How has Disney so deeply penetrated the mind of the American consumer? Look at all the different ways it influences us as children. From theme parks and movies to cartoons and collectibles, Disney likely helped shape all of our childhoods in some way. Its parks represent a place where family and friends can get away from the rigors of life and people know they'll have fun. Consumer behavior expert Kit Yarrow of Golden Gate University's psychology department described Disney as "a positive, predictable happy place."
Walt Disney was another man of humble origins whose only purpose was to put smiles on people's faces. Adding to that patriotism was Disney's time working for the Red Cross in France during World War I. A rags-to-riches story built around American culture and military service makes Disney an easy brand for Americans to stand behind.
First image of Santa with a child in Coca-Cola advertising (1938). Source: Coca-Cola.
2. Coca-Cola (97%) Beverage giant Coca-Cola actually gained a spot in this year's rankings, although the reasoning behind Americans' attachment to the brand is very much the same as in prior years.
Recognition is one reason behind Coca-Cola's high levels of patriotism, with 94% of people around the world recognizing its logo. You can only imagine what that recognition rate might be like in the United States.
However, symbolism is an even bigger reason why Coca-Cola ranks as No. 2 in terms of patriotic brands. Coca-Cola's Christmas campaigns, which strongly influenced the modern-day image of Santa Claus in the 1920s, pretty much sealed its fate as one of America's most loved brands. Christmas is a strongly rooted holiday in the United States. Coca-Cola fosters its association with Christmas and Santa Claus, reaching children when they're young and impressionable and leading to an emotional engagement that lasts a lifetime.
One final note: like Ralph Lauren, Coca-Cola is also a sponsor of the Olympic games, further adding to its appeal among Americans.
Source: Flickr user Sean Hackbarth.
1. Jeep (98%) Once again grabbing the top spot as America's brand most likely to bleed red, white, and blue is Fiat Chrysler Automotive Group's Jeep.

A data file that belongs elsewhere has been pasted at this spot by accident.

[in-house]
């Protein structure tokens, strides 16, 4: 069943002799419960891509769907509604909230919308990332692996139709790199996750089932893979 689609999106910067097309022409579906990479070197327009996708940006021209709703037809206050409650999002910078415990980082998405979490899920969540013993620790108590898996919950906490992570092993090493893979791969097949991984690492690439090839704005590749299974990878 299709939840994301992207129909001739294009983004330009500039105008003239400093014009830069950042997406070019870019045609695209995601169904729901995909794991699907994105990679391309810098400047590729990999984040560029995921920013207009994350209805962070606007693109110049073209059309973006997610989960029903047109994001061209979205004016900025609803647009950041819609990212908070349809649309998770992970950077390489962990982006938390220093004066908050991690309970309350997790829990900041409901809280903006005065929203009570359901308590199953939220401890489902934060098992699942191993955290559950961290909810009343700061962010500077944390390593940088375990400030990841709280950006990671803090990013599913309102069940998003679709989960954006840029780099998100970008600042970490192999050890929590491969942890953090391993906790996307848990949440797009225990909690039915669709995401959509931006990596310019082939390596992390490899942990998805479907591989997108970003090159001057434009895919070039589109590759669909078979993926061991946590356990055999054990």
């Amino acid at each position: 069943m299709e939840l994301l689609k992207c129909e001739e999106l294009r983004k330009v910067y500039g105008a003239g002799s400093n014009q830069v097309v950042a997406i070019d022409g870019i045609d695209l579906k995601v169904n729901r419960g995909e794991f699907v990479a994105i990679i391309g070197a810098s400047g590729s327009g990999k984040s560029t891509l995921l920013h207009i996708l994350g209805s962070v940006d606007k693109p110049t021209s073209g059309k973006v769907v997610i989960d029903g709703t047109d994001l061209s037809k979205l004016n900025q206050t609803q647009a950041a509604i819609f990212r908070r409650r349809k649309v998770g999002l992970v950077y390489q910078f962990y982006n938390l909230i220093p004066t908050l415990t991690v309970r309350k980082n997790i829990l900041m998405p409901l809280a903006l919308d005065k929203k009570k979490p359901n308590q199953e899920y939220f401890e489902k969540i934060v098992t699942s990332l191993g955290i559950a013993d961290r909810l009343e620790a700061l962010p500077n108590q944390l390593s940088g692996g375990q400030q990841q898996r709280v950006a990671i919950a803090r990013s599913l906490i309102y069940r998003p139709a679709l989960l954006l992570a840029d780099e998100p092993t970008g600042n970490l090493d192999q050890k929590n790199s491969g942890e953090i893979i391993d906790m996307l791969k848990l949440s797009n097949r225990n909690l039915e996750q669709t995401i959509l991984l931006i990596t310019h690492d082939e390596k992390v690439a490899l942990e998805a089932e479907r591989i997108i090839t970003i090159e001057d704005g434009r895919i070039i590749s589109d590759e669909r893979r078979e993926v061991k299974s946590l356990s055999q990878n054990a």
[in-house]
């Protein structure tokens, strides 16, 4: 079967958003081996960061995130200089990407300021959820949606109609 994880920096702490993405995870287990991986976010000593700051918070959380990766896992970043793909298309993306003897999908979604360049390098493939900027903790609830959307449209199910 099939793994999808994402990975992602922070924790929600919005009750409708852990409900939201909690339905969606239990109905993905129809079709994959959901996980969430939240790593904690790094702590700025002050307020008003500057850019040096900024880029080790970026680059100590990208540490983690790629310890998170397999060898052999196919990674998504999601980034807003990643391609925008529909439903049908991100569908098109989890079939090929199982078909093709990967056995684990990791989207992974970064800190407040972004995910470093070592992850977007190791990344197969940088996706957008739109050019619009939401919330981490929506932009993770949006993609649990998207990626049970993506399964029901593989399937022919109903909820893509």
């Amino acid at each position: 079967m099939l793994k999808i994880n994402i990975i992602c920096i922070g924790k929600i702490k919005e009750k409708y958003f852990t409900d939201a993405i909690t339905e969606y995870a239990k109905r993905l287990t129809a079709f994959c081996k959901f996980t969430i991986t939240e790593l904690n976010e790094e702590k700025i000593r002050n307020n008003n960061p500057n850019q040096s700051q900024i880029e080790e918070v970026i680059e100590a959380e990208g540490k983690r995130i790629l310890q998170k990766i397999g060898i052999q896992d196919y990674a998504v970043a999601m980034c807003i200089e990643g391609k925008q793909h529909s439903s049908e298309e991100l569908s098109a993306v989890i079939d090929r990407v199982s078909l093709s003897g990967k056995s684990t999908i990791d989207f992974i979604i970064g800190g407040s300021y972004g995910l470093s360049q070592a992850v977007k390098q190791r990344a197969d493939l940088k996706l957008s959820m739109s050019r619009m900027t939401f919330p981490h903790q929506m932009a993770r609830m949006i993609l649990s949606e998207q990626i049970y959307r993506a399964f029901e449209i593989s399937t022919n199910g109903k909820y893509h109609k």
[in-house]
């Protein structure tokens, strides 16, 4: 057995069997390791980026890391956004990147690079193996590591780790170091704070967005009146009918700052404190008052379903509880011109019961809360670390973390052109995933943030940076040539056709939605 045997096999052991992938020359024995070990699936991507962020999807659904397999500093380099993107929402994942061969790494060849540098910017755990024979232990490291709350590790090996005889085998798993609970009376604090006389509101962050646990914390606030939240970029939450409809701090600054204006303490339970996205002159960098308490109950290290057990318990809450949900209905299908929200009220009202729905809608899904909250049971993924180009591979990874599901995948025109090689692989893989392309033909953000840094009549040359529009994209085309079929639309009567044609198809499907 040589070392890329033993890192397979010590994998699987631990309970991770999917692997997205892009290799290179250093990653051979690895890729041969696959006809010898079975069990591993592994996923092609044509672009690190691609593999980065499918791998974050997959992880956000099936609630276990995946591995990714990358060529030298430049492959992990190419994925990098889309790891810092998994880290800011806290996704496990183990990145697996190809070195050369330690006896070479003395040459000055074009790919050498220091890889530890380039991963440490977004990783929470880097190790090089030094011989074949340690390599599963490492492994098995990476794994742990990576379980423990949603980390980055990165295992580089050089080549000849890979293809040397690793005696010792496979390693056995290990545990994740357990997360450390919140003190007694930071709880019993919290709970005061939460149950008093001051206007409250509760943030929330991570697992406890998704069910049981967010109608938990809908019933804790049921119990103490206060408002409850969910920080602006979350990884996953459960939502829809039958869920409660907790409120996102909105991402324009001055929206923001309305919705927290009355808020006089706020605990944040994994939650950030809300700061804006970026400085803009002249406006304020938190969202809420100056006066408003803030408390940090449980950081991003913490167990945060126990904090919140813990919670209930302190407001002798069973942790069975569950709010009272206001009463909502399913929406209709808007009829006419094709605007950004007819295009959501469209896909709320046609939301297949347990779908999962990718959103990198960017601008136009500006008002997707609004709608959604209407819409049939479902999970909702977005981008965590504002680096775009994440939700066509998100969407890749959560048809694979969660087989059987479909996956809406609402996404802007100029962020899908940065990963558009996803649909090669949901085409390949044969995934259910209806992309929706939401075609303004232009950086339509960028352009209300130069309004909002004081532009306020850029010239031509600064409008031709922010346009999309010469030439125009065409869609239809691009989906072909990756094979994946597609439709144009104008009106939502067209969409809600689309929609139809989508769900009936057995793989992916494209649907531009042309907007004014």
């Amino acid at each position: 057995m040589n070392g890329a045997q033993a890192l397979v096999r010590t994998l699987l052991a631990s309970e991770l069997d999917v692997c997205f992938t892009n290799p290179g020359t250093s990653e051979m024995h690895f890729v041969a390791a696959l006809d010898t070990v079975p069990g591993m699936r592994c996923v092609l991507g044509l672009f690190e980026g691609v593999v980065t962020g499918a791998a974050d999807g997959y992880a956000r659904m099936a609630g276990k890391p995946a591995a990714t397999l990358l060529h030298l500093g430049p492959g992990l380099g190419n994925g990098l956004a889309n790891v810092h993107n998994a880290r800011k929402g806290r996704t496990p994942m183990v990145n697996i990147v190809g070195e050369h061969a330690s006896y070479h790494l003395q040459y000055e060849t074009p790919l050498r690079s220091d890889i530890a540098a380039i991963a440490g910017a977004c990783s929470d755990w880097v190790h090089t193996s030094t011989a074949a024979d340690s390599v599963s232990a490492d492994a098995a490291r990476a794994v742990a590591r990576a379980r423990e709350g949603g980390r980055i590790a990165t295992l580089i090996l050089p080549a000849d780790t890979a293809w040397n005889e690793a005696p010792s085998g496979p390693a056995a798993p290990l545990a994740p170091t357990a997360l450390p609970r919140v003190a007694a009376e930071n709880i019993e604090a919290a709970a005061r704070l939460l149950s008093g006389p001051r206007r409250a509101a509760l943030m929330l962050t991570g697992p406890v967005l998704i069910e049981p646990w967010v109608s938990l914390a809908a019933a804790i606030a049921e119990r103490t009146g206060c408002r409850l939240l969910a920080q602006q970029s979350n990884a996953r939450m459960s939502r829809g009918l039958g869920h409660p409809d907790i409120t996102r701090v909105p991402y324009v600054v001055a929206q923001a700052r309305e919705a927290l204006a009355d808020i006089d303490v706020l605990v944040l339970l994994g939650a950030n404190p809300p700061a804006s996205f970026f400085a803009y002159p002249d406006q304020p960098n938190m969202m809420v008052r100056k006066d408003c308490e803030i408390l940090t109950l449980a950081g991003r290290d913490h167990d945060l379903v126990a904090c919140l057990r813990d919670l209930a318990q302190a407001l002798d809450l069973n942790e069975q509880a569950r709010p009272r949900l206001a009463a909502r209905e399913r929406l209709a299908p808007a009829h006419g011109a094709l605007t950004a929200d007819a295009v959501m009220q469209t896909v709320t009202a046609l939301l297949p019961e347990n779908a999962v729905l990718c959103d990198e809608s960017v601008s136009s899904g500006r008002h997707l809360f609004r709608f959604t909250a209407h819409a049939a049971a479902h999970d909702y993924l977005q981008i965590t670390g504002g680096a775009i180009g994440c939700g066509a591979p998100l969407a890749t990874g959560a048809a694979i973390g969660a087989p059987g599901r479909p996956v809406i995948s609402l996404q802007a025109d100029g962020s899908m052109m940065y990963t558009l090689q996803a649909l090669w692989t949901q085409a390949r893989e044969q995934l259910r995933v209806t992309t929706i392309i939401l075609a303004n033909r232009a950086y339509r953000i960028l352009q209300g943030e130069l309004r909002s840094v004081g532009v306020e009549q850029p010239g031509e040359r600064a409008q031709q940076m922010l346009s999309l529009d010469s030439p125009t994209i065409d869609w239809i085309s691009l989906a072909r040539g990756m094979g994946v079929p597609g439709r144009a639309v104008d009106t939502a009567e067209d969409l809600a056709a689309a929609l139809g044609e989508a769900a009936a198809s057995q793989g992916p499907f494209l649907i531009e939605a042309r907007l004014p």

Jeep makes cars that Americans want. The Jeep Wrangler, the flagship of the company's SUV lineup, ranked second in terms of resale value in Kelley Blue Books' 2015 Resale Value Awardsand has had a place near the top of the list for the last four years. Aside from that, Jeep also has ties to the U.S. military in World War II. Both help make Jeep America's most-beloved brand.
Jeep was the company charged with providing transportation to U.S. troops on foreign soil during World War II, and was an instrumental component in helping the Allies win the war. The Jeep brand is held in high regard because of its perception of being hardy, tough,and dependable. These factors perhaps helped foster an emotional attachmentthat's likely been passed down from grandparents and people with a military background to parents, grandchildren, and friends over the last seven-plus decades. Jeep still holds to this ruggedness by being one of the few SUVs these days that's still geared to go off road.
As long as Jeep doesn't lose its rugged appeal, its connection to the U.S. Armed Forces will likely keep it at the top spot for many more years.
The article 5 Brands That Bleed America's Red, White, and Blue originally appeared on Fool.com.
Sean Williamshas no material interest in any companies mentioned in this article. You can follow him on CAPS under the screen nameTMFUltraLong, track every pick he makes under the screen nameTrackUltraLong, and check him out on Twitter, where he goes by the handle@TMFUltraLong.The Motley Fool recommends Coca-Cola and Walt Disney. The Motley Fool owns shares of Walt Disney and has the following options: long January 2016 $37 calls on Coca-Cola and short January 2016 $37 puts on Coca-Cola. Try any of our Foolish newsletter services free for 30 days. We Fools may not all hold the same opinions, but we all believe that considering a diverse range of insights makes us better investors. The Motley Fool has a disclosure policy.